I tried out Liquid Story Binder and hated it.  There’s a fairly steep learning curve to it, it’s not at all intuitive, and the various building blocks don’t work together.  It’s kind of like having one Lego piece, one Mechanix piece, a child’s hammer, a Pyrex dish, and a Raggedy Andy doll.  All useful in their own way, but they don’t work together to create anything useful, yet they’re put into one program that claims it can do everything.  From where I sit, it’s a piece of software written by programmers who’ve never actually written anything themselves, other than code, who think they know what the writing process is like, but are actually quite clueless.  But I really really hate it.  🙂 Not free.

I also use Microsoft Word.  With all the scenes/chapters properly labelled with heading 1, heading 2, and so on, with document map turned on, it’s easy to find what I’m looking for.  But more than that, I tag-team edit with my husband, so we use Track Changes so we can see what the other person changed, then accept or reject.  We use Track Changes extensively – we’re also editors for a local geek & gadget magazine – so Track Changes gets a huge workout from us. Not free, of course. 🙂

And if you’re into collaborative writing at all and need to share documents, I’d suggest Microsoft Groove.  Create a workspace, invite participants, and everyone who’s a member of that workspace can access the documents on it.  When one person makes changes to the document, it’s updated in everyone else’s space, too.  We use this extensively and it works beautifully. Also not free.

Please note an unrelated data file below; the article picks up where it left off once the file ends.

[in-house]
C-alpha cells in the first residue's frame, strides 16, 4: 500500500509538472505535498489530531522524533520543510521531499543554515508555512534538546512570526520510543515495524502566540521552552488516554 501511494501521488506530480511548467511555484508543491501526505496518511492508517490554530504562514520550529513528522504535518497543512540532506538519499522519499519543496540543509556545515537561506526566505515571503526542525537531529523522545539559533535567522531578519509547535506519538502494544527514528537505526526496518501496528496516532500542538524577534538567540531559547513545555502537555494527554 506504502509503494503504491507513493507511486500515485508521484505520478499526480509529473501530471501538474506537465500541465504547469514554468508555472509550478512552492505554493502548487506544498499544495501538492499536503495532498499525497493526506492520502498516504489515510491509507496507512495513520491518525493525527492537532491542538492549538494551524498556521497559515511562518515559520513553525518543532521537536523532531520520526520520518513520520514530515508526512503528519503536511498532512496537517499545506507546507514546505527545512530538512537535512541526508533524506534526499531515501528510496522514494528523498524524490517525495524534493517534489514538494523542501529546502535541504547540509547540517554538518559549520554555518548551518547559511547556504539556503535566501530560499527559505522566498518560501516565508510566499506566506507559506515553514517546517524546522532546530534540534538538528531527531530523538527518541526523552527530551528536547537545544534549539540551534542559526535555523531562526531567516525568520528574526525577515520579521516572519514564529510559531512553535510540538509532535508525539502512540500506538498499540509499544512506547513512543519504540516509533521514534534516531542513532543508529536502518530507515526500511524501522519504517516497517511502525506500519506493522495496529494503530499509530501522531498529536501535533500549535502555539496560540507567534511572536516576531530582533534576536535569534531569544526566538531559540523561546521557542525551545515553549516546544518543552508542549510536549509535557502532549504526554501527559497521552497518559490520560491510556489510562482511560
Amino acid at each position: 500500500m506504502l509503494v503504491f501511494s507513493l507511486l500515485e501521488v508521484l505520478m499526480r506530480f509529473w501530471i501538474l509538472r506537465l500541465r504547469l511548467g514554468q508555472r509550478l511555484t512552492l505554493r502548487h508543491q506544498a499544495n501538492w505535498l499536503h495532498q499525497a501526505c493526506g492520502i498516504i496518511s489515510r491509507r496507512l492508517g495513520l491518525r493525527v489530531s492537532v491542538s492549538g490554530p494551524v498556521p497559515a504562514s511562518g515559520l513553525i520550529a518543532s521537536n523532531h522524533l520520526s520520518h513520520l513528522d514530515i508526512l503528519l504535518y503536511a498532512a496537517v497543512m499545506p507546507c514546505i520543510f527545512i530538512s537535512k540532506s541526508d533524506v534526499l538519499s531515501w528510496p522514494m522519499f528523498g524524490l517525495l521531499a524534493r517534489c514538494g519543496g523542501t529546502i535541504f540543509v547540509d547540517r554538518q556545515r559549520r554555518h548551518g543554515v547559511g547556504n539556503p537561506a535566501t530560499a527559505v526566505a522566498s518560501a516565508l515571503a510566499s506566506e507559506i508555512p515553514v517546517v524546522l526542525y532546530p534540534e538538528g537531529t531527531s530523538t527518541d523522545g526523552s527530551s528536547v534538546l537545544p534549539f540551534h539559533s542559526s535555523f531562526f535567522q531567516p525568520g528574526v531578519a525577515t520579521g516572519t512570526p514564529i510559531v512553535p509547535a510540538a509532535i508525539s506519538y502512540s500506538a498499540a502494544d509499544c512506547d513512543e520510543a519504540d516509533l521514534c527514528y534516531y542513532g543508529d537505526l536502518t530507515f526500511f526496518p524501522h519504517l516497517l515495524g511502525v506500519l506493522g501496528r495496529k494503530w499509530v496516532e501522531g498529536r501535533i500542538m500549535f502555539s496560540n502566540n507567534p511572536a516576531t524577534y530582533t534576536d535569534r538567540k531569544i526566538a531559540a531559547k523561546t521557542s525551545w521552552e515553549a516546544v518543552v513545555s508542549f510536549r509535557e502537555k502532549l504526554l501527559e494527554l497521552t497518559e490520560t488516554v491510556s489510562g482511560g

If you want a full-feature word processing program, go with OpenOffice Writer.  It’s a pretty useable and decent piece of software.  Free.

Then there’s KeyNote which is much more than a word processing program.  It’s really a knowledge management tool with a treeview structure.  Doesn’t have live spell checking, though.  Worth checking out. Free. 

What works for one writer doesn’t work for every other writer, so it really is a case of figuring out what works for the writer in question. Try these and other programs out and see what you think.

Please, let me know of any other writing software you know about. And one of these days, I’ll do a full review of as many of them as I can. Not all on the same day, of course. 🙂

Vijitha Yapa’s has a website?

How sad is this that I didn’t know that? Vijitha Yapa‘s is the bookstore Fahim and I prefer to shop at – they have the widest selection of English-language books, and while not a huge selection of fantasy and science fiction, it’s better than anywhere else. Here.